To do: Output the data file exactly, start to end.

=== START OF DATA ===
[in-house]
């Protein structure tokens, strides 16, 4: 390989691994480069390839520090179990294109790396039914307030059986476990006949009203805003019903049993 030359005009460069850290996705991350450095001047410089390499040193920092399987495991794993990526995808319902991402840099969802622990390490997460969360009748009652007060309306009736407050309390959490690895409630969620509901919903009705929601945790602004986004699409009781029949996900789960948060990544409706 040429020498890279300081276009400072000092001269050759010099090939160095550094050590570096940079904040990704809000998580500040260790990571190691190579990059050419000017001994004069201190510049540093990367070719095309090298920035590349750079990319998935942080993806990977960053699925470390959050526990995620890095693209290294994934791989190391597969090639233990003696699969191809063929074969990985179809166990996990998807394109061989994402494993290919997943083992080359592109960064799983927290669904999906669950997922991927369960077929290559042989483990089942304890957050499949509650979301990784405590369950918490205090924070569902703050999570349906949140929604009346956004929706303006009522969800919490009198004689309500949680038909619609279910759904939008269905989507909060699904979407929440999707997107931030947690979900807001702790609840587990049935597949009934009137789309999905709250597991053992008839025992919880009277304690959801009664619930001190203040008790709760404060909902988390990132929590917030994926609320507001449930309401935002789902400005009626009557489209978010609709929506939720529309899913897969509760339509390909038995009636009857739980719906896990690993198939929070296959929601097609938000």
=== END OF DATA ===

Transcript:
[in-house]
């Protein structure tokens, strides 16, 4: 390989691994480069390839520090179990294109790396039914307030059986476990006949009203805003019903049993 030359005009460069850290996705991350450095001047410089390499040193920092399987495991794993990526995808319902991402840099969802622990390490997460969360009748009652007060309306009736407050309390959490690895409630969620509901919903009705929601945790602004986004699409009781029949996900789960948060990544409706 040429020498890279300081276009400072000092001269050759010099090939160095550094050590570096940079904040990704809000998580500040260790990571190691190579990059050419000017001994004069201190510049540093990367070719095309090298920035590349750079990319998935942080993806990977960053699925470390959050526990995620890095693209290294994934791989190391597969090639233990003696699969191809063929074969990985179809166990996990998807394109061989994402494993290919997943083992080359592109960064799983927290669904999906669950997922991927369960077929290559042989483990089942304890957050499949509650979301990784405590369950918490205090924070569902703050999570349906949140929604009346956004929706303006009522969800919490009198004689309500949680038909619609279910759904939008269905989507909060699904979407929440999707997107931030947690979900807001702790609840587990049935597949009934009137789309999905709250597991053992008839025992919880009277304690959801009664619930001190203040008790709760404060909902988390990132929590917030994926609320507001449930309401935002789902400005009626009557489209978010609709929506939720529309899913897969509760339509390909038995009636009857739980719906896990690993198939929070296959929601097609938000």